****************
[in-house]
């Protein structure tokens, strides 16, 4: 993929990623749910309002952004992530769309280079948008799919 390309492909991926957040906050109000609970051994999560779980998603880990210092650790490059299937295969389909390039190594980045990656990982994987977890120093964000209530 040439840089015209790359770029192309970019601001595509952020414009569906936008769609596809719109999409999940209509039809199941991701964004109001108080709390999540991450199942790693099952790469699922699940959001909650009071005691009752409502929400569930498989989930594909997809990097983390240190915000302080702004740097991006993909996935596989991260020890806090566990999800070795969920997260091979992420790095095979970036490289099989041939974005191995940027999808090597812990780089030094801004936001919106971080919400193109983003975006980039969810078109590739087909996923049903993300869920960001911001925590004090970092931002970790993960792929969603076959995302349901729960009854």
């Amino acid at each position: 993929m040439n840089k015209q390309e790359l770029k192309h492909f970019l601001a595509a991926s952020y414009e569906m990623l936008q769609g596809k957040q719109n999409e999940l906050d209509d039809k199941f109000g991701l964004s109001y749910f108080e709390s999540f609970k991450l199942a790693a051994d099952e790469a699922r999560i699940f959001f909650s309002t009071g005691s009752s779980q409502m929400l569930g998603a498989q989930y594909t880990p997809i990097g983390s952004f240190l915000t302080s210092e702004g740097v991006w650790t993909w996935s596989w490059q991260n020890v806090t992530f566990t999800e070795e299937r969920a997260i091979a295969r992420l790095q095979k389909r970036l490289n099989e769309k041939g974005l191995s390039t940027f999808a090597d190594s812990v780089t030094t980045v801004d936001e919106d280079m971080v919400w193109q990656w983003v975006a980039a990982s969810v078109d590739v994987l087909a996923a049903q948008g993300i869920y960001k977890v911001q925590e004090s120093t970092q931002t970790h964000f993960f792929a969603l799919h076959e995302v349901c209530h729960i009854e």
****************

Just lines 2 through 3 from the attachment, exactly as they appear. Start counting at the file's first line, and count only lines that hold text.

């Protein structure tokens, strides 16, 4: 993929990623749910309002952004992530769309280079948008799919 390309492909991926957040906050109000609970051994999560779980998603880990210092650790490059299937295969389909390039190594980045990656990982994987977890120093964000209530 040439840089015209790359770029192309970019601001595509952020414009569906936008769609596809719109999409999940209509039809199941991701964004109001108080709390999540991450199942790693099952790469699922699940959001909650009071005691009752409502929400569930498989989930594909997809990097983390240190915000302080702004740097991006993909996935596989991260020890806090566990999800070795969920997260091979992420790095095979970036490289099989041939974005191995940027999808090597812990780089030094801004936001919106971080919400193109983003975006980039969810078109590739087909996923049903993300869920960001911001925590004090970092931002970790993960792929969603076959995302349901729960009854």
């Amino acid at each position: 993929m040439n840089k015209q390309e790359l770029k192309h492909f970019l601001a595509a991926s952020y414009e569906m990623l936008q769609g596809k957040q719109n999409e999940l906050d209509d039809k199941f109000g991701l964004s109001y749910f108080e709390s999540f609970k991450l199942a790693a051994d099952e790469a699922r999560i699940f959001f909650s309002t009071g005691s009752s779980q409502m929400l569930g998603a498989q989930y594909t880990p997809i990097g983390s952004f240190l915000t302080s210092e702004g740097v991006w650790t993909w996935s596989w490059q991260n020890v806090t992530f566990t999800e070795e299937r969920a997260i091979a295969r992420l790095q095979k389909r970036l490289n099989e769309k041939g974005l191995s390039t940027f999808a090597d190594s812990v780089t030094t980045v801004d936001e919106d280079m971080v919400w193109q990656w983003v975006a980039a990982s969810v078109d590739v994987l087909a996923a049903q948008g993300i869920y960001k977890v911001q925590e004090s120093t970092q931002t970790h964000f993960f792929a969603l799919h076959e995302v349901c209530h729960i009854e």